Tel Aviv University researchers have developed a computational model that explains how bacteria move in a swarm, which can be applied to man-made technologies, including computers, artificial intelligence, and robotics.
Ph.D. student Adi Shklarsh of TAU has discovered how bacteria collectively gather information about their environment and find an optimal path to growth even in the most complex terrains.
Studying the principles of bacteria navigation will allow researchers to design a new generation of smart robots that can form intelligent swarms, aid in the development of medical micro-robots used to diagnose or distribute medications in the body, or “de-code” systems used in social networks and throughout the Internet to gather information on consumer behaviours.
The assumption has been, Shklarsh said, that bacteria would be at a disadvantage compared to other swarming organisms.
But in a surprising discovery, the researchers found that computationally, bacteria actually have superior survival tactics, finding “food” and avoiding harm more easily than swarms such as amoeba or fish.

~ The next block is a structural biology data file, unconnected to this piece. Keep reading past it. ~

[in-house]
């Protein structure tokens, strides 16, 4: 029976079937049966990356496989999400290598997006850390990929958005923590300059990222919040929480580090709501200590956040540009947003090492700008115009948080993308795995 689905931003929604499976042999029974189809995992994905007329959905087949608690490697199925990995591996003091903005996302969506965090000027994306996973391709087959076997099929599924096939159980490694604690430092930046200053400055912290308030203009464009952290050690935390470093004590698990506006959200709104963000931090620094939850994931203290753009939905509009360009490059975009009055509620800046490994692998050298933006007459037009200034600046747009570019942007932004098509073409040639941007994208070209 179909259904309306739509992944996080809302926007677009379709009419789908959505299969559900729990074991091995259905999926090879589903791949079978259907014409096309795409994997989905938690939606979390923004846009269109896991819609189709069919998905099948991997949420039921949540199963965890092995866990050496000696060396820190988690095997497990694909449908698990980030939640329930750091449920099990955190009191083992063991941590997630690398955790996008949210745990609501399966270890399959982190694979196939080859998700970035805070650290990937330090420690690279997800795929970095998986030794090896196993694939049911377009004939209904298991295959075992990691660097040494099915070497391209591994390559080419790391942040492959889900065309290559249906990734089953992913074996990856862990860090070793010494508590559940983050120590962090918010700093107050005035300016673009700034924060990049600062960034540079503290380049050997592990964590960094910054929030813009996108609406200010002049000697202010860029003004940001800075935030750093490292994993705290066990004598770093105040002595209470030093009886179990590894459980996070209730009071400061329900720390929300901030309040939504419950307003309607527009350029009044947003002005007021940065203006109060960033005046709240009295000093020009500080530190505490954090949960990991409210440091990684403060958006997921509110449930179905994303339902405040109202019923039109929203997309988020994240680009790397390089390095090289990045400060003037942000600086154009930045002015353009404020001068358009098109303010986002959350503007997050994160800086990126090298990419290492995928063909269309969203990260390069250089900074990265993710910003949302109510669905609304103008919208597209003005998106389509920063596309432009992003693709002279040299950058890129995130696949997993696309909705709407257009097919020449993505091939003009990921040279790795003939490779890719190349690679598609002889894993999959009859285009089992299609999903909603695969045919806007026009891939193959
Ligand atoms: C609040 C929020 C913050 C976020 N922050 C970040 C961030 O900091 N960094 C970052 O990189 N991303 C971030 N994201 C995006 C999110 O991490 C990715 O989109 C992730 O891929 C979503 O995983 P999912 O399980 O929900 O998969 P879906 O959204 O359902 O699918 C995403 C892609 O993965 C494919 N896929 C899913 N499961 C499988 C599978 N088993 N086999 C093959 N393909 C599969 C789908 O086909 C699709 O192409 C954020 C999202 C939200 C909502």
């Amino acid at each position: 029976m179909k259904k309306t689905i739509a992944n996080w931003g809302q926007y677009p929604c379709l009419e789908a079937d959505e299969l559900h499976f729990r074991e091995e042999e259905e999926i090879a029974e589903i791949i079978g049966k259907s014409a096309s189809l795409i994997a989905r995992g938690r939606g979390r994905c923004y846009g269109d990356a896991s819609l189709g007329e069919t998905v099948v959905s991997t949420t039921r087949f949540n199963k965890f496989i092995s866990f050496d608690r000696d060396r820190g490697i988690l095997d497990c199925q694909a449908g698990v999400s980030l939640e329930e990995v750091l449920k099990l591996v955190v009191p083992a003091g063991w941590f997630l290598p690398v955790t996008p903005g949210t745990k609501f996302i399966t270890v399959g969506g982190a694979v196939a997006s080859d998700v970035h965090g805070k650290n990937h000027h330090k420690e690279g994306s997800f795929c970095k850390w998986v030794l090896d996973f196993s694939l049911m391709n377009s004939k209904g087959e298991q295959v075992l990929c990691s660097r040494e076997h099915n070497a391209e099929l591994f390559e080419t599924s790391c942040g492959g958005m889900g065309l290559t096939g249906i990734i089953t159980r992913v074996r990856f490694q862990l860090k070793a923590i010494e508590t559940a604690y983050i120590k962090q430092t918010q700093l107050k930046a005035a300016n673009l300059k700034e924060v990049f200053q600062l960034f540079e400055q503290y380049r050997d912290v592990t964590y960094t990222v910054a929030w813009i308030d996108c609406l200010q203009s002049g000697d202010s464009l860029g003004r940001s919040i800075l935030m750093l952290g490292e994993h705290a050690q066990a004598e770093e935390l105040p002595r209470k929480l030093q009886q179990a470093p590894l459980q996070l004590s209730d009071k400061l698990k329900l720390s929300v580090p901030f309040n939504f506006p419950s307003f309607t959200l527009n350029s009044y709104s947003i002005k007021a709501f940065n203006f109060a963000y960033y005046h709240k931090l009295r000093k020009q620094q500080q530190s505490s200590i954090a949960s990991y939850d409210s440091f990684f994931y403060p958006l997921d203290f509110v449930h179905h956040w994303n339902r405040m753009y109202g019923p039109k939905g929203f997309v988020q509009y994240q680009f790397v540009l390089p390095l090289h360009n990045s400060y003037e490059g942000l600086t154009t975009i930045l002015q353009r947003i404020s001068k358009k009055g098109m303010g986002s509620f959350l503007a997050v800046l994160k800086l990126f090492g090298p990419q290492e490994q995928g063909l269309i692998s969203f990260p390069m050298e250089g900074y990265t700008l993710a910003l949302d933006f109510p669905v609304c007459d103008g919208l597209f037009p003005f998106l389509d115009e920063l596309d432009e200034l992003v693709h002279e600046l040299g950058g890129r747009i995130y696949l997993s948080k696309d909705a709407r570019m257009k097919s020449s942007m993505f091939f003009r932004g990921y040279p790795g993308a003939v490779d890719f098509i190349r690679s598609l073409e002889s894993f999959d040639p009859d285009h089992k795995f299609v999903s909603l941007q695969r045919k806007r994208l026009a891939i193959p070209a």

Many animal swarms, Shklarsh noted, can be harmed by “erroneous positive feedback,” a common side effect of navigating complex terrains. This occurs when a subgroup of the swarm, based on wrong information, leads the entire group in the wrong direction.
But bacteria communicate differently, through molecular, chemical and mechanical means, and can avoid this pitfall.
Based on confidence in their own information and decisions, “bacteria can adjust their interactions with their peers,” Prof. Ben-Jacob stated.
In the computer model developed by the TAU researchers, bacteria decreased their peers’ influence while navigating in a beneficial direction, but listened to each other when they sensed they were failing.
This is not only a superior way to operate, but a simple one as well. Such a model shows how a swarm can perform optimally with only simple computational abilities and short-term memory.
It’s also a principle that can be used to design new and more efficient technologies, said Shklarsh.
The research was recently published in PLoS Computational Biology.